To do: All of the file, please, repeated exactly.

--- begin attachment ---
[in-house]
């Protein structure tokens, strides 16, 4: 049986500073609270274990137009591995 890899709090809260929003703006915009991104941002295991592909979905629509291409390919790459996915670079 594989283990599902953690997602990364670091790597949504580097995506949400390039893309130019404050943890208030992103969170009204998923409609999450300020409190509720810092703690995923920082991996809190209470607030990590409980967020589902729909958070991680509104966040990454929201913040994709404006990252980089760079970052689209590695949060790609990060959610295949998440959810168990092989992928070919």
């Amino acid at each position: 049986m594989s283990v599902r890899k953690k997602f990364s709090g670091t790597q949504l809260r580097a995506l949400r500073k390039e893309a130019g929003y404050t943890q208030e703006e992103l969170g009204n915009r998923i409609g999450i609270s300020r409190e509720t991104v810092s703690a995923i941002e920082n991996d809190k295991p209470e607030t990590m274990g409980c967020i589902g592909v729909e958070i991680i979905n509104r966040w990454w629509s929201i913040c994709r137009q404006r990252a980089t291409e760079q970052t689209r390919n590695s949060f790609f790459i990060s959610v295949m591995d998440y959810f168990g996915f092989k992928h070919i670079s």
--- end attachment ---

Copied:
[in-house]
């Protein structure tokens, strides 16, 4: 049986500073609270274990137009591995 890899709090809260929003703006915009991104941002295991592909979905629509291409390919790459996915670079 594989283990599902953690997602990364670091790597949504580097995506949400390039893309130019404050943890208030992103969170009204998923409609999450300020409190509720810092703690995923920082991996809190209470607030990590409980967020589902729909958070991680509104966040990454929201913040994709404006990252980089760079970052689209590695949060790609990060959610295949998440959810168990092989992928070919």
């Amino acid at each position: 049986m594989s283990v599902r890899k953690k997602f990364s709090g670091t790597q949504l809260r580097a995506l949400r500073k390039e893309a130019g929003y404050t943890q208030e703006e992103l969170g009204n915009r998923i409609g999450i609270s300020r409190e509720t991104v810092s703690a995923i941002e920082n991996d809190k295991p209470e607030t990590m274990g409980c967020i589902g592909v729909e958070i991680i979905n509104r966040w990454w629509s929201i913040c994709r137009q404006r990252a980089t291409e760079q970052t689209r390919n590695s949060f790609f790459i990060s959610v295949m591995d998440y959810f168990g996915f092989k992928h070919i670079s």